In late August, Fed Chairman Jerome Powell suggested that the Federal Reserve would begin tapering before the end of the year admit an admission that price inflation was rising above the two-percent target. Nonetheless, the Fed took no immediate action in the following month. This week, Powell again suggested a taper would begin soon, stating it would begin soon enough that the process could “conclud[e] around the middle of next year,” and maybe could begin in November. This, of course, was highly conditional, with Powell noting this taper would only happen if “the economic recovery remains on track.”
Some interpreted this as a hawkish turn for Powell, but again, we should expect no immediate action on this. Lackluster economic growth remains a concern and Powell’s qualifier on the “recovery” remaining on track will be key. Last week, Goldman downgraded the US economic growth forecast, and the Beige Book—which always casts economic growth in a rosy glow—also reduced its description of the economy during July and August to ”moderate.” Meanwhile, the Bank of England today signaled a worsening global situation with its own downgrade of growth expectations. In other words, if the economy isn’t improving enough—according to the Fed—then it can simply abandon plans to taper.
In other words, we may be looking at a repeat of the decade following the Great Recession. Growth was remarkably slow in those days in spite of immense amounts of monetary stimulus. The Fed repeatedly spoke of an “improving economy,” however, and repeatedly hinted as tapering. It was only in 2016 when the Fed dared to allow the target interest rate to inch upward. This was done out of fears the Fed would have no room to maneuver in case of another crisis.
But in 2017 and 2018, when CPI inflation began to push above two percent, the expectation arose that the Fed would finally begin to meaningfully taper to keep target inflation near the state two-percent target. This alarmed some inflation doves who were concerned—with good reason—that any reining in of the Fed’s easy-money policies would end the very fragile and lackluster recovery then underway. The repo crisis of 2019 was the first sign of trouble in the Fed’s very-minor tapering effort. But, any other brewing liquidity crises were soon obscured by the covid crisis and the economic collapse that followed.
The target interest rate was quickly returned to 0.25 percent, and additional asset purchases resumed at breakneck speed, with the Fed’s portfolio soon topping eight trillion dollars.
But doves nonetheless felt the Fed had been too aggressive against price inflation, and the covid crisis gave doves an opportunity to press their case. In August of 2020, the Fed adopted a new policy in which it would pursue an “average” two-percent inflation goal. In other words, the Fed could now pursue a price-inflation goal above two percent so long as it all averaged out to two percent over time.
But even that hasn’t been enough for the advocates of ever more price inflation.
The Fed now admits that inflation has again surged above the official inflation target, with expectations of an inflation rate exceeding four percent at year’s end. (This is CPI inflation, of course, not the much-larger asset-price inflation which the Fed studiously ignores.)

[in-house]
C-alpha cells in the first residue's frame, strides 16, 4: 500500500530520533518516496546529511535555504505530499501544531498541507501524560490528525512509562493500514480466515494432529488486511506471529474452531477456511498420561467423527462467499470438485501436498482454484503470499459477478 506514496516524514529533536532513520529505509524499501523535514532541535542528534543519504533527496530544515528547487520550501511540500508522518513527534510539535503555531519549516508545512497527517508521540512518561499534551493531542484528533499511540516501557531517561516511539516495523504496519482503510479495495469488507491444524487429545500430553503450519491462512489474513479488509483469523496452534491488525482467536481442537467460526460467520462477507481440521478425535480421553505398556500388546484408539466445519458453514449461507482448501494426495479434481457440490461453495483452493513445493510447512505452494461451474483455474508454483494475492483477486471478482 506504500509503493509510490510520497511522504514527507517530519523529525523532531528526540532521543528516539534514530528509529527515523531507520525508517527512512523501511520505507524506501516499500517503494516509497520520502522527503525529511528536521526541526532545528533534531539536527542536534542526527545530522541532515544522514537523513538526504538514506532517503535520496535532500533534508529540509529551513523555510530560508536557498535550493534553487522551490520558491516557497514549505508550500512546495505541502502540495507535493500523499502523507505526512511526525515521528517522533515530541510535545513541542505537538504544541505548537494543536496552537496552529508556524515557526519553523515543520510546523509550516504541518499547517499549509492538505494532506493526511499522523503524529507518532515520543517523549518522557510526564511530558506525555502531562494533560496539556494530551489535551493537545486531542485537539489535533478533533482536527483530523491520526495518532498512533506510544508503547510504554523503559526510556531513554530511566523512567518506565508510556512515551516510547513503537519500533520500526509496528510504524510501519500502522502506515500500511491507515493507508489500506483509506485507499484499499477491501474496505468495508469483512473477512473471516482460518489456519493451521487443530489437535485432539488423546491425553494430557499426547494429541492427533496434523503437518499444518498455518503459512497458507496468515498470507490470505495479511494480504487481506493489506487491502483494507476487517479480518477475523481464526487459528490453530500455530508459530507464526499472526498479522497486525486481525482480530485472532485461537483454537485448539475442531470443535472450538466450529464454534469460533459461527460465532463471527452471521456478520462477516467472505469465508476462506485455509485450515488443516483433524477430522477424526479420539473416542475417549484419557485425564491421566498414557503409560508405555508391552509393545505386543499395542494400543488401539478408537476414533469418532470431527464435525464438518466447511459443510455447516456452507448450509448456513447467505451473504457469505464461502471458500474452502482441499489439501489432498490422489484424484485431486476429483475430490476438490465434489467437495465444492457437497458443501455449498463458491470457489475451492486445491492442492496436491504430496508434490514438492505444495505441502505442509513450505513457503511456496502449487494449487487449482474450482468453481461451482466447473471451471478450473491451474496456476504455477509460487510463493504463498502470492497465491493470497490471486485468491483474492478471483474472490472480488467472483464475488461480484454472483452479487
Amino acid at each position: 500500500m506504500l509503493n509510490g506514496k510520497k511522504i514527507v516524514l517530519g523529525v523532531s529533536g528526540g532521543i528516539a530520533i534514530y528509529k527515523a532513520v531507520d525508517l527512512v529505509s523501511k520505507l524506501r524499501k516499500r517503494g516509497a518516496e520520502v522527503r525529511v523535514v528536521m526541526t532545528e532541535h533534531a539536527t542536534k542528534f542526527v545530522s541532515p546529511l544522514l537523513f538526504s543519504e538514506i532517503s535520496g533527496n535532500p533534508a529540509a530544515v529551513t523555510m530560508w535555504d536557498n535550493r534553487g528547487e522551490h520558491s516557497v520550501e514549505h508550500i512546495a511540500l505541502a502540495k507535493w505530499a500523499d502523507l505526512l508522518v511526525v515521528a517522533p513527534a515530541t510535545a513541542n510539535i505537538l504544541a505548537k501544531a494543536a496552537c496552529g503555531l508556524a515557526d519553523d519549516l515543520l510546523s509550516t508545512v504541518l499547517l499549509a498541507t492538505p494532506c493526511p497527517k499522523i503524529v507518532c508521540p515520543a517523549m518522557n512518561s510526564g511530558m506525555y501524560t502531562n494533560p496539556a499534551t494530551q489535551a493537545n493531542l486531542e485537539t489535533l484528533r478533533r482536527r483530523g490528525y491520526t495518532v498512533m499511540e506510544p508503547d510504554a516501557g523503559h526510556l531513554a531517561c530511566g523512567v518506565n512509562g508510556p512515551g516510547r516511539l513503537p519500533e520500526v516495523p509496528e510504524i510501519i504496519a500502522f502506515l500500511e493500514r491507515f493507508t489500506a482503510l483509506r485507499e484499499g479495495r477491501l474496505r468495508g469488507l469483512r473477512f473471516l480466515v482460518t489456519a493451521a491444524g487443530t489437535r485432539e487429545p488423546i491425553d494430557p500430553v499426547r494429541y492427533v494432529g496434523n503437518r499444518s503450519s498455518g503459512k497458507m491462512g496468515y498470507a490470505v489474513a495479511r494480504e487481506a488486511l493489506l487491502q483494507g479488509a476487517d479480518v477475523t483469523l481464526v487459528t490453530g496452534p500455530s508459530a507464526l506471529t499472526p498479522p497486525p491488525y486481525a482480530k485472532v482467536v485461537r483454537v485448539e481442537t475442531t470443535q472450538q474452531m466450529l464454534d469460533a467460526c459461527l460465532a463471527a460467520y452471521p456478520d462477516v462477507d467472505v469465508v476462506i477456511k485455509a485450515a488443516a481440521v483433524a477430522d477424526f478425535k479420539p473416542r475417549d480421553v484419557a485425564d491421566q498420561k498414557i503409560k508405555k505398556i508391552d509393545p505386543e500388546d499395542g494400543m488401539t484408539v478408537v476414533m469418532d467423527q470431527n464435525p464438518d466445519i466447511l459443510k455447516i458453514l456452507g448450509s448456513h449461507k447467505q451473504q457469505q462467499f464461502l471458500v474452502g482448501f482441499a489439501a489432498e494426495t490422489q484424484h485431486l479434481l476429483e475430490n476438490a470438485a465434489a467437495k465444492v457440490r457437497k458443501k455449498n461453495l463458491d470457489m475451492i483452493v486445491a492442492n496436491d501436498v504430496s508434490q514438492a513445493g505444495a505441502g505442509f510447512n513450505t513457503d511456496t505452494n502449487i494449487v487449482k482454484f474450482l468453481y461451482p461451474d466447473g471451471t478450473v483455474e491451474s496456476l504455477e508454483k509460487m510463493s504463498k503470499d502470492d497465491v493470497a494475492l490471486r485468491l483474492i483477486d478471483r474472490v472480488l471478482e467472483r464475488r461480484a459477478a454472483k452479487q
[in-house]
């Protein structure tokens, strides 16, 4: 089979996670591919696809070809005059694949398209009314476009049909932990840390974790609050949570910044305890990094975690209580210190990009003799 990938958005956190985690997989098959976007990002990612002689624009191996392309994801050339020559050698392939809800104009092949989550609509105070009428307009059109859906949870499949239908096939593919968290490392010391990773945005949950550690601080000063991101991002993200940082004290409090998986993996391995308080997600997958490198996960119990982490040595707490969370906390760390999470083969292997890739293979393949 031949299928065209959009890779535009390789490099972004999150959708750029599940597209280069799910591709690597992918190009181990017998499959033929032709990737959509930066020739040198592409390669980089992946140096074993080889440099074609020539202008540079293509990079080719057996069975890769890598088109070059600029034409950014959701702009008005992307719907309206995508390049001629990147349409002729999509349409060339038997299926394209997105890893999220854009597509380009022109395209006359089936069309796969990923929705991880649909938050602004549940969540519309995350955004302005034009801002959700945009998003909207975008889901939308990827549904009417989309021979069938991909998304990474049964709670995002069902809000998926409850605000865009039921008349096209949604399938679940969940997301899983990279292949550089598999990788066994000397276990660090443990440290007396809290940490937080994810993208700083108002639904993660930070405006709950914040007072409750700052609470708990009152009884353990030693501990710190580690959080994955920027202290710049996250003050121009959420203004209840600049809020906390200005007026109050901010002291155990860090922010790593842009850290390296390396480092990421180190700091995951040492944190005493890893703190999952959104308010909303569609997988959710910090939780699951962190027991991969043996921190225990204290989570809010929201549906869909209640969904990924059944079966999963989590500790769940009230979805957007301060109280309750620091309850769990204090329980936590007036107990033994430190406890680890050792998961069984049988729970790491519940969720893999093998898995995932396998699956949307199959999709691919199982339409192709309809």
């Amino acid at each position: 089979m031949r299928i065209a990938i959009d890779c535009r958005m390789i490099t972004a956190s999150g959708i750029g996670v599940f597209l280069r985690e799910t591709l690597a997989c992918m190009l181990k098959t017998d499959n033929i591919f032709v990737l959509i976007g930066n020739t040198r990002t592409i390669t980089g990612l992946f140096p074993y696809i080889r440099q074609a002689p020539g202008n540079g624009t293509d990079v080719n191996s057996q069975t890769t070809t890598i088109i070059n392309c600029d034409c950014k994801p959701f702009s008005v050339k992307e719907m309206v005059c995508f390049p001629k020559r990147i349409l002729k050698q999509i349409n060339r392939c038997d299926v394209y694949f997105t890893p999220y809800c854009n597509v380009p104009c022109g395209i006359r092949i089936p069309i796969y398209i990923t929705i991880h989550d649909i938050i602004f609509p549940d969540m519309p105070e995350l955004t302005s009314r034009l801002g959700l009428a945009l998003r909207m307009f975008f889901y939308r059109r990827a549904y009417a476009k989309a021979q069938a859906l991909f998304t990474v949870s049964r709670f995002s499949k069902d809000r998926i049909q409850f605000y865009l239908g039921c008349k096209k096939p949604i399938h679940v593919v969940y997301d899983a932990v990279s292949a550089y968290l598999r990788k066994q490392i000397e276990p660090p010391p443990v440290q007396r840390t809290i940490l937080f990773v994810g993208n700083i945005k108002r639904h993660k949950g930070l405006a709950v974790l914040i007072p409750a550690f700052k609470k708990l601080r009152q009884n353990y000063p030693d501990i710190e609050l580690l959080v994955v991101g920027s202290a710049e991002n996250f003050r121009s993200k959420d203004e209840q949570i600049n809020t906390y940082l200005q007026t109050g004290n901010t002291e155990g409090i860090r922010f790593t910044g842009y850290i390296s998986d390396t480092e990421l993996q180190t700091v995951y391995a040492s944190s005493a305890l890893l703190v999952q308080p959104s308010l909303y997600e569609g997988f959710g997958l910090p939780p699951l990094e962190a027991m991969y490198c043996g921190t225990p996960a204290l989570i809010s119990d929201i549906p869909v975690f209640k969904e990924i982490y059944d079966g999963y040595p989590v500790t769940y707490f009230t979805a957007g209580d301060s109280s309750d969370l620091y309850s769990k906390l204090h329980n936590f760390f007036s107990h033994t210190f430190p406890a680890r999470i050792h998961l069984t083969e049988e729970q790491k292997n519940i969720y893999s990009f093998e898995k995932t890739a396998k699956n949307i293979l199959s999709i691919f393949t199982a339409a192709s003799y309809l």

The longer inflation persists above the target rate, the more the Fed will feel pressure to bring inflation back down through some sort of tapering. This is the last thing the doves want, and many suspect today’s weak economy can’t handle even a little bit of tapering.
The new “two-percent average” standard adopted last year helped buy the doves some time, but we’re now beginning to see calls for scrapping the two-percent standard altogether.
Writing at the Wall Street Journal earlier this month, Greg Ip noted that Powell appears to be banking on the inflation rate soon returning to two percent. But what if it doesn’t? Ip says if inflation remains above targets, the Fed should just raise the targets. He writes:
One strategy [Powell]—or his successor—should consider in that eventuality is to simply raise the target.
And why pursue higher inflation? Ip takes the popular view of the “mythical trade-off between higher employment and inflation”—as Brendan Brown describes it. For Ip, higher inflation means an employment-fueled expansion, and he writes:
Why would higher inflation ever be a good thing? Economic theory says modestly higher, stable inflation should mean fewer and less severe recessions, and less need for exotic tools such as central-bank bond buying, which may inflate asset bubbles. More practically, if inflation ends up closer to 3% than 2% next year, raising the target would relieve the Fed of jacking up interest rates to get inflation down, destroying jobs in the process.
In other words, Ip has had enough of central bank policy being tied explicitly to the two-percent standard. According to Ip, the too-low two-percent target places the Fed in a straight jacket. Rather than feel the pressure to taper just because price inflation has risen above the two-percent target, Ip wants to make sure the Fed can just keep on with the stimulus until price inflation exceeds three percent, or maybe even four percent. And who knows? After that, maybe “economic theory” will tell us that five percent inflation is an even better target. Certainly, that would be no less arbitrary a number than four percent or two percent.
But it’s a safe bet that if the accepted inflation target were four percent, we’d be hearing little-to-nothing right now about tapering, normalization, or any other effort to cut price inflation. The Fed would then be more free to keep the easy-money spigot open longer without having to hear complaints that the Fed had “lost control” of price inflation. That would be great for stock prices and real estate prices. Ordinary people, on the other hand, might fare less well.